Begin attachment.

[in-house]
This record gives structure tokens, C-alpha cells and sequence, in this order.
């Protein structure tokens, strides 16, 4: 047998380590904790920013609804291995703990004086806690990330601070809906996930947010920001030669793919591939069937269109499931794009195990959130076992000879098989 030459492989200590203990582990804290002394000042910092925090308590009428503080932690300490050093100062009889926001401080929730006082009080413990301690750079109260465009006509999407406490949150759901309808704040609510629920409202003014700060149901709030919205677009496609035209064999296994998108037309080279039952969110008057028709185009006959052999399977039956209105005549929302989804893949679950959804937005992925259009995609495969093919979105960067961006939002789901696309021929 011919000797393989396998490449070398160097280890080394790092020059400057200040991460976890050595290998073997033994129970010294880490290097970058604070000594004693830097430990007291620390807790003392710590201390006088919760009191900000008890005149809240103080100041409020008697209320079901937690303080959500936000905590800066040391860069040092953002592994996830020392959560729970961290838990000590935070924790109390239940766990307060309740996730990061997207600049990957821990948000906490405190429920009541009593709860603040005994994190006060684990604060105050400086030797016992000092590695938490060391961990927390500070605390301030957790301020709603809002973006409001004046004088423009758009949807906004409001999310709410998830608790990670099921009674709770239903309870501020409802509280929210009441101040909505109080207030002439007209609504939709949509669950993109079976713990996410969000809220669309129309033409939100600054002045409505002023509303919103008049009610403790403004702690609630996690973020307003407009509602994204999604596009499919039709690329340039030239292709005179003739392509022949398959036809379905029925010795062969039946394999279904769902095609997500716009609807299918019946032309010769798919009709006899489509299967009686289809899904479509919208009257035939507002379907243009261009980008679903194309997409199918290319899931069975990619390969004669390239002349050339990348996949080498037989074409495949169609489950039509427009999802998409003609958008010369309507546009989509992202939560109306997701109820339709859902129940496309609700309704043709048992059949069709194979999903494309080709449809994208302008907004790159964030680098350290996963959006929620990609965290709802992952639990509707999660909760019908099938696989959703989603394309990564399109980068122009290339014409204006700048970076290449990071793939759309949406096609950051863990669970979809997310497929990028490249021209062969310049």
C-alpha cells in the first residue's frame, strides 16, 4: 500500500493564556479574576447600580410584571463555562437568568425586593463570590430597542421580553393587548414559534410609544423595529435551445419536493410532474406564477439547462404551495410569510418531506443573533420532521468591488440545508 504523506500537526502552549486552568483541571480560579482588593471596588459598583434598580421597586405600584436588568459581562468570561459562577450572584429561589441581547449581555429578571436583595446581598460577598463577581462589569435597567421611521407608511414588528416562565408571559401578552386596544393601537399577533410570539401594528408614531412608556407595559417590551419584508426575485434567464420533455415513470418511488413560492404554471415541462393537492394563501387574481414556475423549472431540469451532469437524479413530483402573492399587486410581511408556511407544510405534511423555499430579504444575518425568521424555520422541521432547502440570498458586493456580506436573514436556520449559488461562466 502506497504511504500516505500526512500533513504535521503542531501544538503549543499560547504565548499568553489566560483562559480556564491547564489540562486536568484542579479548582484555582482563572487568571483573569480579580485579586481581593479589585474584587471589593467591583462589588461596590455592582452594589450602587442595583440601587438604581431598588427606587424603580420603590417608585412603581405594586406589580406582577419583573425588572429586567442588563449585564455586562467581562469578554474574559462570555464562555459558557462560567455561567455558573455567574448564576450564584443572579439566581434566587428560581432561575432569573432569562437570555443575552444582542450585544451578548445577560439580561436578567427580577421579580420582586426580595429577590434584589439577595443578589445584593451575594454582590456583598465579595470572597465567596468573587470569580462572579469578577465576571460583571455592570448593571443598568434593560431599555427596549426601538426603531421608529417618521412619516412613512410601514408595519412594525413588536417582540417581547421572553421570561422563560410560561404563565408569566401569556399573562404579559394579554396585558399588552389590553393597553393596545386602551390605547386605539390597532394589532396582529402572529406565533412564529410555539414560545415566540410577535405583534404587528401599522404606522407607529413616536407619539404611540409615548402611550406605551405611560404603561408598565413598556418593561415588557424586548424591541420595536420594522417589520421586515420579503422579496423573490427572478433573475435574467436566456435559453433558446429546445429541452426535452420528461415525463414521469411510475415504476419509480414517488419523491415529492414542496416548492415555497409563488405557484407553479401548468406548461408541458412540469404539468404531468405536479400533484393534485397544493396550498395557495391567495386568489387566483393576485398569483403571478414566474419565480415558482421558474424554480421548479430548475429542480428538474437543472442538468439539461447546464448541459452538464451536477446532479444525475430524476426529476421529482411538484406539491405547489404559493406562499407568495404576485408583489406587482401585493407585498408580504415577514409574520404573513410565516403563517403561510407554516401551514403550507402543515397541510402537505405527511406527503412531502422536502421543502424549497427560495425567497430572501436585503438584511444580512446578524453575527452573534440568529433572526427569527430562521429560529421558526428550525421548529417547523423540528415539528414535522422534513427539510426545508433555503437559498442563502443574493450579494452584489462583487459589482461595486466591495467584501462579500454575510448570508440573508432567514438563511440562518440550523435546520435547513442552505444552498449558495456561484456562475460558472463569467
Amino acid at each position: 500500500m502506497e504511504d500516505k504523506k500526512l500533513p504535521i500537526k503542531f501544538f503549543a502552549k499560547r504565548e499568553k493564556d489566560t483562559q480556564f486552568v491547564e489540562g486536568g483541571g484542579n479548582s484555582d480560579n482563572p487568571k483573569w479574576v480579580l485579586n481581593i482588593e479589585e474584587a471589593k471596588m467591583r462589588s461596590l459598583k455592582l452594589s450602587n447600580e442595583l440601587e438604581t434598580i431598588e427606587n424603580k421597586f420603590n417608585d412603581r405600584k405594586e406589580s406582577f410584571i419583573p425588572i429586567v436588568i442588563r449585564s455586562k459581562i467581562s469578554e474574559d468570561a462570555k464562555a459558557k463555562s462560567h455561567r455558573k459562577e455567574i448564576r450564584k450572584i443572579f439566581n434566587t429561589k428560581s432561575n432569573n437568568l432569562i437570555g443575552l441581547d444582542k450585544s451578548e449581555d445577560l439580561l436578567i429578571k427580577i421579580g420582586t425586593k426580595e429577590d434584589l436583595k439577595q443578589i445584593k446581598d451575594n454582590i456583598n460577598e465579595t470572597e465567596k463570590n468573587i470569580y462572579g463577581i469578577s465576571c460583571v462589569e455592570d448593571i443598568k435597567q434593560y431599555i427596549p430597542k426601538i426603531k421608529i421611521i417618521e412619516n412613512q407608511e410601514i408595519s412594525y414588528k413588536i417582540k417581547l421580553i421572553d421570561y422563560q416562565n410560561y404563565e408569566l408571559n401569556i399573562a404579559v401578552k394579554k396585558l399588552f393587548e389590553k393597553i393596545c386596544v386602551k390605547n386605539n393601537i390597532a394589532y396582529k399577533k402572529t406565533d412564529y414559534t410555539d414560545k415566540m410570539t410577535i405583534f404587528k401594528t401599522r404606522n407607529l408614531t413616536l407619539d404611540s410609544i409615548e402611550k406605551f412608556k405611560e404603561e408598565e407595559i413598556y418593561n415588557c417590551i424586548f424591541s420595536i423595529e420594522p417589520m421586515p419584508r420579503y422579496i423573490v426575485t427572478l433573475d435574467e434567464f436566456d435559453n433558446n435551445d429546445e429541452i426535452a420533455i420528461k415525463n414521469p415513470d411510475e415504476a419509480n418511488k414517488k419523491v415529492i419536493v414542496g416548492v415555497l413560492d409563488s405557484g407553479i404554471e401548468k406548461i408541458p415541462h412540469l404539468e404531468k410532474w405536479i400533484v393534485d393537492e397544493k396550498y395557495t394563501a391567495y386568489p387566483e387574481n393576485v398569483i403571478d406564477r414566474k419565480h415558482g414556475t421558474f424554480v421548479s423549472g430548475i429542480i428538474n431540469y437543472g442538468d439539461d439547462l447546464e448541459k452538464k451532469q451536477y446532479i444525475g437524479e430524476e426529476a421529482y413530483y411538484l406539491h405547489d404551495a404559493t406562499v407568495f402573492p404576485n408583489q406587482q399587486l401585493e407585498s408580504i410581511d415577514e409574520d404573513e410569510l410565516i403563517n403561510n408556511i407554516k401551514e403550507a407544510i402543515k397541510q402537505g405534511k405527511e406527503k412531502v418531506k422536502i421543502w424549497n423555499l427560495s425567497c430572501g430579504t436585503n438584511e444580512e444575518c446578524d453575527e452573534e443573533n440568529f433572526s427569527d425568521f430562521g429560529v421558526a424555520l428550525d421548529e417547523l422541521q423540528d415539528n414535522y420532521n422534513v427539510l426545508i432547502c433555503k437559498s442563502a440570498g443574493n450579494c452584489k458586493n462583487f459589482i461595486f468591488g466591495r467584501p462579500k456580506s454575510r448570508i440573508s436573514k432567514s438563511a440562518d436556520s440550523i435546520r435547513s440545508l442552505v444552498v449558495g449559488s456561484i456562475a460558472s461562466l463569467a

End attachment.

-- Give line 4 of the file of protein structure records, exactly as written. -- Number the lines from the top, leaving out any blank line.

C-alpha cells in the first residue's frame, strides 16, 4: 500500500493564556479574576447600580410584571463555562437568568425586593463570590430597542421580553393587548414559534410609544423595529435551445419536493410532474406564477439547462404551495410569510418531506443573533420532521468591488440545508 504523506500537526502552549486552568483541571480560579482588593471596588459598583434598580421597586405600584436588568459581562468570561459562577450572584429561589441581547449581555429578571436583595446581598460577598463577581462589569435597567421611521407608511414588528416562565408571559401578552386596544393601537399577533410570539401594528408614531412608556407595559417590551419584508426575485434567464420533455415513470418511488413560492404554471415541462393537492394563501387574481414556475423549472431540469451532469437524479413530483402573492399587486410581511408556511407544510405534511423555499430579504444575518425568521424555520422541521432547502440570498458586493456580506436573514436556520449559488461562466 502506497504511504500516505500526512500533513504535521503542531501544538503549543499560547504565548499568553489566560483562559480556564491547564489540562486536568484542579479548582484555582482563572487568571483573569480579580485579586481581593479589585474584587471589593467591583462589588461596590455592582452594589450602587442595583440601587438604581431598588427606587424603580420603590417608585412603581405594586406589580406582577419583573425588572429586567442588563449585564455586562467581562469578554474574559462570555464562555459558557462560567455561567455558573455567574448564576450564584443572579439566581434566587428560581432561575432569573432569562437570555443575552444582542450585544451578548445577560439580561436578567427580577421579580420582586426580595429577590434584589439577595443578589445584593451575594454582590456583598465579595470572597465567596468573587470569580462572579469578577465576571460583571455592570448593571443598568434593560431599555427596549426601538426603531421608529417618521412619516412613512410601514408595519412594525413588536417582540417581547421572553421570561422563560410560561404563565408569566401569556399573562404579559394579554396585558399588552389590553393597553393596545386602551390605547386605539390597532394589532396582529402572529406565533412564529410555539414560545415566540410577535405583534404587528401599522404606522407607529413616536407619539404611540409615548402611550406605551405611560404603561408598565413598556418593561415588557424586548424591541420595536420594522417589520421586515420579503422579496423573490427572478433573475435574467436566456435559453433558446429546445429541452426535452420528461415525463414521469411510475415504476419509480414517488419523491415529492414542496416548492415555497409563488405557484407553479401548468406548461408541458412540469404539468404531468405536479400533484393534485397544493396550498395557495391567495386568489387566483393576485398569483403571478414566474419565480415558482421558474424554480421548479430548475429542480428538474437543472442538468439539461447546464448541459452538464451536477446532479444525475430524476426529476421529482411538484406539491405547489404559493406562499407568495404576485408583489406587482401585493407585498408580504415577514409574520404573513410565516403563517403561510407554516401551514403550507402543515397541510402537505405527511406527503412531502422536502421543502424549497427560495425567497430572501436585503438584511444580512446578524453575527452573534440568529433572526427569527430562521429560529421558526428550525421548529417547523423540528415539528414535522422534513427539510426545508433555503437559498442563502443574493450579494452584489462583487459589482461595486466591495467584501462579500454575510448570508440573508432567514438563511440562518440550523435546520435547513442552505444552498449558495456561484456562475460558472463569467